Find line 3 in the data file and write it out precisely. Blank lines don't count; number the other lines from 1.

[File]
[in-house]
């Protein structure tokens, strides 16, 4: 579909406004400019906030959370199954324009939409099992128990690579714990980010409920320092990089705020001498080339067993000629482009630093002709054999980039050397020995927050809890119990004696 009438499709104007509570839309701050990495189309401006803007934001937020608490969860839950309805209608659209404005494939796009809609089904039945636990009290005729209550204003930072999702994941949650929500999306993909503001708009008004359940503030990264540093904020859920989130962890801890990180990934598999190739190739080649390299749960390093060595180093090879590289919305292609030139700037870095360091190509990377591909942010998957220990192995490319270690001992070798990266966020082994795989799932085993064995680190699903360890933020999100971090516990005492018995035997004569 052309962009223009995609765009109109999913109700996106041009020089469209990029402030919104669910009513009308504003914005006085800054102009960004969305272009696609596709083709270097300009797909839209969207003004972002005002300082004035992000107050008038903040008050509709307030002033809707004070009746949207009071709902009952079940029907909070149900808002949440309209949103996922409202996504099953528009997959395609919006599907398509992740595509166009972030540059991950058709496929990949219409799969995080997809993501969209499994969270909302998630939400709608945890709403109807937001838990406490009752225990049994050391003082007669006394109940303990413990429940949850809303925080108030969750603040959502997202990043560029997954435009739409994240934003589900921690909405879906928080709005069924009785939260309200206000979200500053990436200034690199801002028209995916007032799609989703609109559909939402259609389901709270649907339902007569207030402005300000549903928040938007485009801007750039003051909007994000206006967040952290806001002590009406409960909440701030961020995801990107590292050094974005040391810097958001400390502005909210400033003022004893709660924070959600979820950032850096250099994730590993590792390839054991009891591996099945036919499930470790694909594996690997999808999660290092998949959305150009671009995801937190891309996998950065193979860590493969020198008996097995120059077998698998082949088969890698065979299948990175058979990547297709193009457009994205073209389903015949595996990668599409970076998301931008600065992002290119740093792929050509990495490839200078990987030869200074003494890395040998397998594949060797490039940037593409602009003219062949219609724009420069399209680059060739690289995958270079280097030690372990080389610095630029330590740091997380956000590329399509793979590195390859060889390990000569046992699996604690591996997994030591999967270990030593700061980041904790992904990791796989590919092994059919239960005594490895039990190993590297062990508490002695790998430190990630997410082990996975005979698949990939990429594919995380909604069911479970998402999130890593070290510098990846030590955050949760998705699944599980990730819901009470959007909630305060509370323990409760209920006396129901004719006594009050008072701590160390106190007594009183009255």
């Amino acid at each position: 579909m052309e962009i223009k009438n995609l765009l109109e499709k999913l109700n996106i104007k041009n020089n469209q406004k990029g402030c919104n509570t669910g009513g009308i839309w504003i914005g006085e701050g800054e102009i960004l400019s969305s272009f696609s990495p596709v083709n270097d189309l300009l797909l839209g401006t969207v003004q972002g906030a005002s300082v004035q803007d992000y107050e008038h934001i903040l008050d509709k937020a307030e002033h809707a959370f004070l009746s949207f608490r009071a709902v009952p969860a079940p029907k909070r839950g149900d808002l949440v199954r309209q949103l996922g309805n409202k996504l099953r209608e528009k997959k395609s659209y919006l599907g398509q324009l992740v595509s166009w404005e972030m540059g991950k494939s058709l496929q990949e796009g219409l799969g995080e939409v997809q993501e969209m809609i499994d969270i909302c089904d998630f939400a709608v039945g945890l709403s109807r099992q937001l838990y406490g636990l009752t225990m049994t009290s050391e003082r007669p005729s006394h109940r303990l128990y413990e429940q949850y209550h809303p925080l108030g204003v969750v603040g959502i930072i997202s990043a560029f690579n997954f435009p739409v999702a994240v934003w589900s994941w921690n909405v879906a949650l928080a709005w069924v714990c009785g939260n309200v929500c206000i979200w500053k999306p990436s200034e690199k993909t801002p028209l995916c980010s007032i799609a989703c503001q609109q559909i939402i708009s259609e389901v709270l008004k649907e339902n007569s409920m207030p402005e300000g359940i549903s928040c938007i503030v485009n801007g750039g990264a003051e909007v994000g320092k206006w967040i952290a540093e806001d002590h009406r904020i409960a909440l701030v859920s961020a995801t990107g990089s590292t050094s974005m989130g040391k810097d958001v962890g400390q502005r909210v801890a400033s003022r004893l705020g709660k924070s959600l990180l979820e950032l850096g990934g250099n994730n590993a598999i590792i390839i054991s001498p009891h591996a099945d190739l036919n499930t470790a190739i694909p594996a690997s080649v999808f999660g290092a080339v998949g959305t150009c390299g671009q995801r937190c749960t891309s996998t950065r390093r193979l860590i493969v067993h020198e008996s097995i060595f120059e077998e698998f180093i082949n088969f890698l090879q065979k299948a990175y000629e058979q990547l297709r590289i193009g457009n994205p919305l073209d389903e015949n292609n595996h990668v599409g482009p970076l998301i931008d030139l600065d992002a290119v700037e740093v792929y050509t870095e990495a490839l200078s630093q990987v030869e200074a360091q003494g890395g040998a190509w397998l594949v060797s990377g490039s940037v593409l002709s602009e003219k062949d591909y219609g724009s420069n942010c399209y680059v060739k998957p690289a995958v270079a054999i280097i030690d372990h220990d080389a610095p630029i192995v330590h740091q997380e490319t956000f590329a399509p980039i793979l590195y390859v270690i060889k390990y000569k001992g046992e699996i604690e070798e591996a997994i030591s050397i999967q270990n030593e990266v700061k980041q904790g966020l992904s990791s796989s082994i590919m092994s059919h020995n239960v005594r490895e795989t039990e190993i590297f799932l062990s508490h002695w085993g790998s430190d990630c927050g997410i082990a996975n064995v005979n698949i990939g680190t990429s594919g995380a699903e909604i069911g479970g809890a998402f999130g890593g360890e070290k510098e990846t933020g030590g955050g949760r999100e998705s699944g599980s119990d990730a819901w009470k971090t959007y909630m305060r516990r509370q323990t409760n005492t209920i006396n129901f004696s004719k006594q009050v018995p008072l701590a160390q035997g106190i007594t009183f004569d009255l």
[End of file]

């Amino acid at each position: 579909m052309e962009i223009k009438n995609l765009l109109e499709k999913l109700n996106i104007k041009n020089n469209q406004k990029g402030c919104n509570t669910g009513g009308i839309w504003i914005g006085e701050g800054e102009i960004l400019s969305s272009f696609s990495p596709v083709n270097d189309l300009l797909l839209g401006t969207v003004q972002g906030a005002s300082v004035q803007d992000y107050e008038h934001i903040l008050d509709k937020a307030e002033h809707a959370f004070l009746s949207f608490r009071a709902v009952p969860a079940p029907k909070r839950g149900d808002l949440v199954r309209q949103l996922g309805n409202k996504l099953r209608e528009k997959k395609s659209y919006l599907g398509q324009l992740v595509s166009w404005e972030m540059g991950k494939s058709l496929q990949e796009g219409l799969g995080e939409v997809q993501e969209m809609i499994d969270i909302c089904d998630f939400a709608v039945g945890l709403s109807r099992q937001l838990y406490g636990l009752t225990m049994t009290s050391e003082r007669p005729s006394h109940r303990l128990y413990e429940q949850y209550h809303p925080l108030g204003v969750v603040g959502i930072i997202s990043a560029f690579n997954f435009p739409v999702a994240v934003w589900s994941w921690n909405v879906a949650l928080a709005w069924v714990c009785g939260n309200v929500c206000i979200w500053k999306p990436s200034e690199k993909t801002p028209l995916c980010s007032i799609a989703c503001q609109q559909i939402i708009s259609e389901v709270l008004k649907e339902n007569s409920m207030p402005e300000g359940i549903s928040c938007i503030v485009n801007g750039g990264a003051e909007v994000g320092k206006w967040i952290a540093e806001d002590h009406r904020i409960a909440l701030v859920s961020a995801t990107g990089s590292t050094s974005m989130g040391k810097d958001v962890g400390q502005r909210v801890a400033s003022r004893l705020g709660k924070s959600l990180l979820e950032l850096g990934g250099n994730n590993a598999i590792i390839i054991s001498p009891h591996a099945d190739l036919n499930t470790a190739i694909p594996a690997s080649v999808f999660g290092a080339v998949g959305t150009c390299g671009q995801r937190c749960t891309s996998t950065r390093r193979l860590i493969v067993h020198e008996s097995i060595f120059e077998e698998f180093i082949n088969f890698l090879q065979k299948a990175y000629e058979q990547l297709r590289i193009g457009n994205p919305l073209d389903e015949n292609n595996h990668v599409g482009p970076l998301i931008d030139l600065d992002a290119v700037e740093v792929y050509t870095e990495a490839l200078s630093q990987v030869e200074a360091q003494g890395g040998a190509w397998l594949v060797s990377g490039s940037v593409l002709s602009e003219k062949d591909y219609g724009s420069n942010c399209y680059v060739k998957p690289a995958v270079a054999i280097i030690d372990h220990d080389a610095p630029i192995v330590h740091q997380e490319t956000f590329a399509p980039i793979l590195y390859v270690i060889k390990y000569k001992g046992e699996i604690e070798e591996a997994i030591s050397i999967q270990n030593e990266v700061k980041q904790g966020l992904s990791s796989s082994i590919m092994s059919h020995n239960v005594r490895e795989t039990e190993i590297f799932l062990s508490h002695w085993g790998s430190d990630c927050g997410i082990a996975n064995v005979n698949i990939g680190t990429s594919g995380a699903e909604i069911g479970g809890a998402f999130g890593g360890e070290k510098e990846t933020g030590g955050g949760r999100e998705s699944g599980s119990d990730a819901w009470k971090t959007y909630m305060r516990r509370q323990t409760n005492t209920i006396n129901f004696s004719k006594q009050v018995p008072l701590a160390q035997g106190i007594t009183f004569d009255l």